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08ANKARA222 2008-02-07 13:30:00 CONFIDENTIAL Embassy Ankara
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1. (C) SUMMARY. Round one of the constitutional amendment
package to lift the headscarf ban at Turkey's universities
passed easily February 6, with support from three of four
parties in parliament. The second round of voting is
scheduled for February 9, after which it will go to President
Abdullah Gul for approval. Behind the large parliamentary
majority favoring lifting the ban, the polarizing social
debate over secularism in Turkey continues (reftels). END

2. (SBU) After a lengthy and often heated first round of
voting February 6, Turkey's parliament passed amendments to
Constitution Articles 10 (equality before the law) and 42
(access to education) designed to lift the headscarf ban at
universities. More than 400 deputies from the ruling Justice
and Development Party (AKP), opposition Nationalist Action
Party (MHP), and Kurdish opposition Democratic Society Party
(DTP) approved the changes; approximately 100 MPs opposed,
primarily from the opposition Republican People's Party (CHP)
and Democratic Left Party (DSP). Neither article mentions
the headscarf directly; those details will be addressed in a
proposed revision to Article 17 of the Higher Education
Council (YOK) law, which has not yet been introduced to

3. (SBU) The second required round of voting is scheduled
for February 9. The measure will then go to President
Abdullah Gul. If 330 to 367 deputies vote in favor, Gul must
send it to referendum; if more than 367 approve, a referendum
is optional. President Gul has indicated he believes basic
rights and freedoms should not be subject to referendum,
making it unlikely he will put the issue to public vote.

4. (SBU) During the 13-hour session, CHP leader Deniz
Baykal, representing the main political party swimming
against this tide, reached for the strongest language
possible: he termed the amendments "a coup conducted against
the secular republic". CHP intends to challenge the changes
in Turkey's Constitutional Court, Baykal warned. DTP MP
Aysel Tugluk, noting DTP views AKP as the continuation of a
string of parties representing political Islam, said her
party voted for the amendments for the sake of freedom. She
called it disgraceful that other freedoms, such as linguistic
rights, were still being denied. Squads of riot police
surrounded the parliament while the session dragged on, but
only a few demonstrators showed up during the evening.

5. (SBU) Parliament debated but rejected revisions to the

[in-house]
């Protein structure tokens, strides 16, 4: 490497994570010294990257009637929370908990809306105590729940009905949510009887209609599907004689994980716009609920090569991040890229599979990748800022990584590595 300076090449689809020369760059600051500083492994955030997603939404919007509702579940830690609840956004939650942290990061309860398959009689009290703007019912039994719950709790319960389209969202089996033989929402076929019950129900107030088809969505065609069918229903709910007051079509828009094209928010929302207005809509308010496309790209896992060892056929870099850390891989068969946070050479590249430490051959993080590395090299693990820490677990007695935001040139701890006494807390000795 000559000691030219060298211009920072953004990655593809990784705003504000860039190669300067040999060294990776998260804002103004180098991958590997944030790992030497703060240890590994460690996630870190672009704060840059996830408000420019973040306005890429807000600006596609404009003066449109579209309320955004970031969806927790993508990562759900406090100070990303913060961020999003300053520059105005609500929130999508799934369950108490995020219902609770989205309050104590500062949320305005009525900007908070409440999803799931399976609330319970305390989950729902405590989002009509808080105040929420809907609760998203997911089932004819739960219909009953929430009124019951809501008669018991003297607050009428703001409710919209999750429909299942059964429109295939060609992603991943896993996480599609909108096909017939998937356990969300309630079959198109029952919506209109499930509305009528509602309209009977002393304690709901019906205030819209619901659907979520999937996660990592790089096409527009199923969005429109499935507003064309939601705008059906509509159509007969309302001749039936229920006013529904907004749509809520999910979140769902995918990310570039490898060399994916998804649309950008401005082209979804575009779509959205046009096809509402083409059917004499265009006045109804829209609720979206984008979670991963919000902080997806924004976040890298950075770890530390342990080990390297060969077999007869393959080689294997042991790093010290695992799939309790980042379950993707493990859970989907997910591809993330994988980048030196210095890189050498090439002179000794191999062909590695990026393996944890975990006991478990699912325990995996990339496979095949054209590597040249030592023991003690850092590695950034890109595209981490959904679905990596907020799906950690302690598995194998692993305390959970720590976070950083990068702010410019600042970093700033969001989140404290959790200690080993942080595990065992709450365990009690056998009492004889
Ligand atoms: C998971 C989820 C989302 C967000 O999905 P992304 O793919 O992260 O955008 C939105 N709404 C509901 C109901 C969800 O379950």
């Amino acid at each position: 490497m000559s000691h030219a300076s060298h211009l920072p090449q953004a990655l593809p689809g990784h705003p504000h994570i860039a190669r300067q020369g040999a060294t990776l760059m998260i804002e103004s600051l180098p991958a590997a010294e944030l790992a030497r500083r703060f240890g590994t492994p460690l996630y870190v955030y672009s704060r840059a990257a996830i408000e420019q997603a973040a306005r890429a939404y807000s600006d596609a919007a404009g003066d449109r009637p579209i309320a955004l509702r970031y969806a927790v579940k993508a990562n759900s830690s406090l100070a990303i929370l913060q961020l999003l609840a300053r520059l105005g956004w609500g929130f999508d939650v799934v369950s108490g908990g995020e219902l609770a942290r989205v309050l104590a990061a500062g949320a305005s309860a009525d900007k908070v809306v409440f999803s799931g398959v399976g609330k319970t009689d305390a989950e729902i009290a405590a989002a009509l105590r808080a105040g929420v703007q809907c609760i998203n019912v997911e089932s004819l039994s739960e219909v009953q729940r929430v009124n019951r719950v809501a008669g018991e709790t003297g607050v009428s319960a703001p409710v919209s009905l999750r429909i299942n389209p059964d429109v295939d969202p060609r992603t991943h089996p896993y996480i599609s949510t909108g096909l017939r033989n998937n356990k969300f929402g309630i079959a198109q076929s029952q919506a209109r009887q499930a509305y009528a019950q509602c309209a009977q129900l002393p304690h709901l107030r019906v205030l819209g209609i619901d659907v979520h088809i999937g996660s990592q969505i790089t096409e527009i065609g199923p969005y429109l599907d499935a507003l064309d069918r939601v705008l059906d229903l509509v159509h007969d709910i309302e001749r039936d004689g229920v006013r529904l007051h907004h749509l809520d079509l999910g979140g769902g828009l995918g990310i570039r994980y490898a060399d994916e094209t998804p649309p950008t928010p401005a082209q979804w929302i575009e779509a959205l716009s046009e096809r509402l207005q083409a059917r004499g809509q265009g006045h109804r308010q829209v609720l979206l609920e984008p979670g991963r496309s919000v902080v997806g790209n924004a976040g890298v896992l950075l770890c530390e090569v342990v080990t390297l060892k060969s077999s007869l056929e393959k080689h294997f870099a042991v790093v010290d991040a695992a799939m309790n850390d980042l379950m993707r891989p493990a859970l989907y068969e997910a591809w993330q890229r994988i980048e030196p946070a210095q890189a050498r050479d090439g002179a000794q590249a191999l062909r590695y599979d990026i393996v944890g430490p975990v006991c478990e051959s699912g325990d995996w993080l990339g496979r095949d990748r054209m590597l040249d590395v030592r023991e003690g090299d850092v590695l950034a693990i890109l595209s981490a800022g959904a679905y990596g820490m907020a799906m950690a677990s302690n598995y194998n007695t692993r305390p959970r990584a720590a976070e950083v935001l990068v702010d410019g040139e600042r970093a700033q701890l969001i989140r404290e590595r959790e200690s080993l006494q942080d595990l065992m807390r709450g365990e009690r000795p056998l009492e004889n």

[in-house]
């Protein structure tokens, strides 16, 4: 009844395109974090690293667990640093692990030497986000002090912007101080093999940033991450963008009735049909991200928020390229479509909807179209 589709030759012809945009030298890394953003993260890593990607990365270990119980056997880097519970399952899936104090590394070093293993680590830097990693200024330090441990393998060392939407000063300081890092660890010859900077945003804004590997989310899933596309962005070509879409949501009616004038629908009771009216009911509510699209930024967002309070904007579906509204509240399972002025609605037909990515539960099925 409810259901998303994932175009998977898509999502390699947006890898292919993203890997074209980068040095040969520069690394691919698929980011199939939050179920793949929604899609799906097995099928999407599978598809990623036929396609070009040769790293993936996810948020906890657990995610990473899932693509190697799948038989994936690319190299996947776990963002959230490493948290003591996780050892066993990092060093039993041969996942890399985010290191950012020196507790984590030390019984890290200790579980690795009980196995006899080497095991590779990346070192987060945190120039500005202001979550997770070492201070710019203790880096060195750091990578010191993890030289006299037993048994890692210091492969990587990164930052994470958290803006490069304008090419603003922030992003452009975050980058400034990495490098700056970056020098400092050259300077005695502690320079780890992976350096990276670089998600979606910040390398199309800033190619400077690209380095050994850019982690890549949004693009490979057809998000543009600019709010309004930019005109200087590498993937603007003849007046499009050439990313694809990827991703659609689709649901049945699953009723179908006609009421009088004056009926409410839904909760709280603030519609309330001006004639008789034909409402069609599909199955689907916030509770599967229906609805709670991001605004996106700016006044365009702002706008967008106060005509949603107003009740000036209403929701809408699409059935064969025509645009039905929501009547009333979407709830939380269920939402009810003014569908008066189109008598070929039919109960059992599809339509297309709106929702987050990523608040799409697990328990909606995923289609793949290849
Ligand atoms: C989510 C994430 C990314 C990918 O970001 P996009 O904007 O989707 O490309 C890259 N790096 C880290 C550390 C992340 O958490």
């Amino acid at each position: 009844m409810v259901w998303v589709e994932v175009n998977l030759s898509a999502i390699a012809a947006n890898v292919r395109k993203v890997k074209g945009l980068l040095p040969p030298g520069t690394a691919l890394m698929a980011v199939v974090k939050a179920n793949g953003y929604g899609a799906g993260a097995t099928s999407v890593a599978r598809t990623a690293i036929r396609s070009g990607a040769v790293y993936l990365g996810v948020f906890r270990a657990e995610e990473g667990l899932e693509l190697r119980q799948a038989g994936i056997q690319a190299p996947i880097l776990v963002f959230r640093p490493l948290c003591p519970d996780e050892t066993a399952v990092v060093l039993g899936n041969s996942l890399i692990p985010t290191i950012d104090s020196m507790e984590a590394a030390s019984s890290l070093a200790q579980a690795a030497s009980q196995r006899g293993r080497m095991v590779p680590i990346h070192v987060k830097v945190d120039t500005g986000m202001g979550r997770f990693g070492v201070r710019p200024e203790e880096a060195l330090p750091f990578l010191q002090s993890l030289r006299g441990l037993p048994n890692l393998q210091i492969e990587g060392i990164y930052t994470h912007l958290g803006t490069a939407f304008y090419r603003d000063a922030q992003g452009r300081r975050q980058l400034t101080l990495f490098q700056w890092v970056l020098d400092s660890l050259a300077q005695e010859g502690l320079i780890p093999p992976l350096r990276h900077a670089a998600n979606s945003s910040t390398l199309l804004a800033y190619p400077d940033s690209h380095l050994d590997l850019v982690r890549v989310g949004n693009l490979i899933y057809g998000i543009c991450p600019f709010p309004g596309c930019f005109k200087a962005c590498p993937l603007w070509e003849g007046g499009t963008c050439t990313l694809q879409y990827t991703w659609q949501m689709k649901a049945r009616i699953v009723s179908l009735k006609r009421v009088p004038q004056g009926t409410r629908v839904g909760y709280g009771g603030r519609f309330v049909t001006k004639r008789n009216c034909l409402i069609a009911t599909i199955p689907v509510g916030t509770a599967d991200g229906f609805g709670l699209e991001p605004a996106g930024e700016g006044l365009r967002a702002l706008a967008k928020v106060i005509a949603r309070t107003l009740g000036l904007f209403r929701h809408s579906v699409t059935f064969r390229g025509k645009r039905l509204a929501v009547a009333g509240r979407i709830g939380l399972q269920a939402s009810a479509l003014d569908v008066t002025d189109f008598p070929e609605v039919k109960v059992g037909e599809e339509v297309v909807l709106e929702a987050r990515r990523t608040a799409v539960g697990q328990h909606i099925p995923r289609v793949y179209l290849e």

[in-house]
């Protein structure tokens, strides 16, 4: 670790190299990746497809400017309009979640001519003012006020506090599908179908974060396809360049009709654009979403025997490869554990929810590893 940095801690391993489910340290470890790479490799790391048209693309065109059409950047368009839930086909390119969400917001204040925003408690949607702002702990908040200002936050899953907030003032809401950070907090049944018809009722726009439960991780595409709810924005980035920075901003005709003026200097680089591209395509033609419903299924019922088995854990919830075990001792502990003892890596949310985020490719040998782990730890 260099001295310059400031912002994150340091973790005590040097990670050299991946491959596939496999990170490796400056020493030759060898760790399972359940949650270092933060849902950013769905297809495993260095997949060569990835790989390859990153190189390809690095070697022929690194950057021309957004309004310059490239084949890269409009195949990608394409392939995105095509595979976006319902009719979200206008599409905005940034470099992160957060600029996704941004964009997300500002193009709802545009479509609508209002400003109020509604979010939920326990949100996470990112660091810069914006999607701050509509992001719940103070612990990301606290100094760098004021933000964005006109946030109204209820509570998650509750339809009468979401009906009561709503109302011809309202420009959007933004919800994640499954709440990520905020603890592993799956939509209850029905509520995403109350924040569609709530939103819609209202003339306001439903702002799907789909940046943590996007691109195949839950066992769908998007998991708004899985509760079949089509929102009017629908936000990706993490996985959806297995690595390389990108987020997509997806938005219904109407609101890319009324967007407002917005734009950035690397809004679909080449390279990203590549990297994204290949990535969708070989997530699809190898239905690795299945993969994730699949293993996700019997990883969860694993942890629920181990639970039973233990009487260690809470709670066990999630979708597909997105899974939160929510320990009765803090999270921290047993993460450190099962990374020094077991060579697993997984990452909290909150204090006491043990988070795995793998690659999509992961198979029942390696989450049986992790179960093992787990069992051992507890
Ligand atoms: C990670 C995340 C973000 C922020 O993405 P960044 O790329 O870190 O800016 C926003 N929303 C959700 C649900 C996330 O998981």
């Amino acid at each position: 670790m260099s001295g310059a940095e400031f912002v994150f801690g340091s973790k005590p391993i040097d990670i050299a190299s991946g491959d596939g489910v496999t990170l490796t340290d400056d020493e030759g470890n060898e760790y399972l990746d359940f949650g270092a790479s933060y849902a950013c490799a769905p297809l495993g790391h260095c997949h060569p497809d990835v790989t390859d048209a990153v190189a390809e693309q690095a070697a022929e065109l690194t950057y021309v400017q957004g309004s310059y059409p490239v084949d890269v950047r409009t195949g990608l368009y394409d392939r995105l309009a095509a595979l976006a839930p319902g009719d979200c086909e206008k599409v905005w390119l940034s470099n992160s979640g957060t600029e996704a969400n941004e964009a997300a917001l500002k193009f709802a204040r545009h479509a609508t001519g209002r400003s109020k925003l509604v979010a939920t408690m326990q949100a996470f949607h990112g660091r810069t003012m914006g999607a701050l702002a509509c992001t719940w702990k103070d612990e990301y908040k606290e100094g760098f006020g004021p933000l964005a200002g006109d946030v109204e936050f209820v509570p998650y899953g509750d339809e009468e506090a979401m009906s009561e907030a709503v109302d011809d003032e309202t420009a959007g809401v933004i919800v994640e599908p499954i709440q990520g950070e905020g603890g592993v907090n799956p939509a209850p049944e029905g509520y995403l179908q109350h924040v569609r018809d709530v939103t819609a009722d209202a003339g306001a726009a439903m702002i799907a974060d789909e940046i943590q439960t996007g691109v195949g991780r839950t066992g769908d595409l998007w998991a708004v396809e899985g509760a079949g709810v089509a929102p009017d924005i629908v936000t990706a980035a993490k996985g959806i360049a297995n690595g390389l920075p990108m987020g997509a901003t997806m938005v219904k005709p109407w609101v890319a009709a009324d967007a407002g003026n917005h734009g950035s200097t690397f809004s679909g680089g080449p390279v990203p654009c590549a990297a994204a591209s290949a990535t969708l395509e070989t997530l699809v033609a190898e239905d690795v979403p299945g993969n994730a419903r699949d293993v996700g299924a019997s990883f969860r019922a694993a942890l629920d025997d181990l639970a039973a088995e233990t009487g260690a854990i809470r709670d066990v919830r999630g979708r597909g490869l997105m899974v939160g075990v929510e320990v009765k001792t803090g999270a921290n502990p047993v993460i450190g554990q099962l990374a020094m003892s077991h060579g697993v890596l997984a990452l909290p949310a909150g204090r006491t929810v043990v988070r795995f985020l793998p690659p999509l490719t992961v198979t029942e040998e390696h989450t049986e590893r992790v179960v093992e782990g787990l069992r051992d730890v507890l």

AKP-MHP-backed measure proposed by CHP, DTP, DSP and an
independent MP from Tunceli. CHP deputies exchanged heated
barbs with AKP and MHP MPs. Deputy PM Cemil Cicek rebutted
CHP charges that secularism was in peril by accusing CHP of
spreading radioactive fear and horror and defending a North
Korean-type of secularism. MHP deputy group chairman Mehmet
Sandir assured his colleagues his party regards secularism as
the guarantor of Turkey's unity. CHP MP Nur Serter denounced
the headscarf as a form of dress inconsistent with freedom.
AKP deployed four female deputies to present the party's
argument in support of the amendments. DSP leader Zeki Sezer
urged deputies to act with common sense and avoid pulling
Turkey into chaos.

6. (C) Comment. The effort to lift the court-imposed
headscarf ban at universities pits a vocal, elite minority of
ban supporters against a majority of Turks who oppose it.
The ban has become a potent symbol of the secular Republic's
constraint on society's religious and conservative impulses.
Neither AKP nor MHP leaders acted on long-standing promises
to lift the controversial ban until three weeks ago, when the
two parties warily and unexpectedly joined forces. As
contentious as last night's debate was, the constitutional
amendments should sail through and be signed by President
Gul. The real battle is likely to be over how to revise YOK
Law Article 17, which will attempt to describe the form of
acceptable attire on campus. Recognizing it will cause

ANKARA 00000222 002.2 OF 002

fireworks, DPM Cicek called last night for all parties to
work together toward an Article 17 compromise. End Comment.

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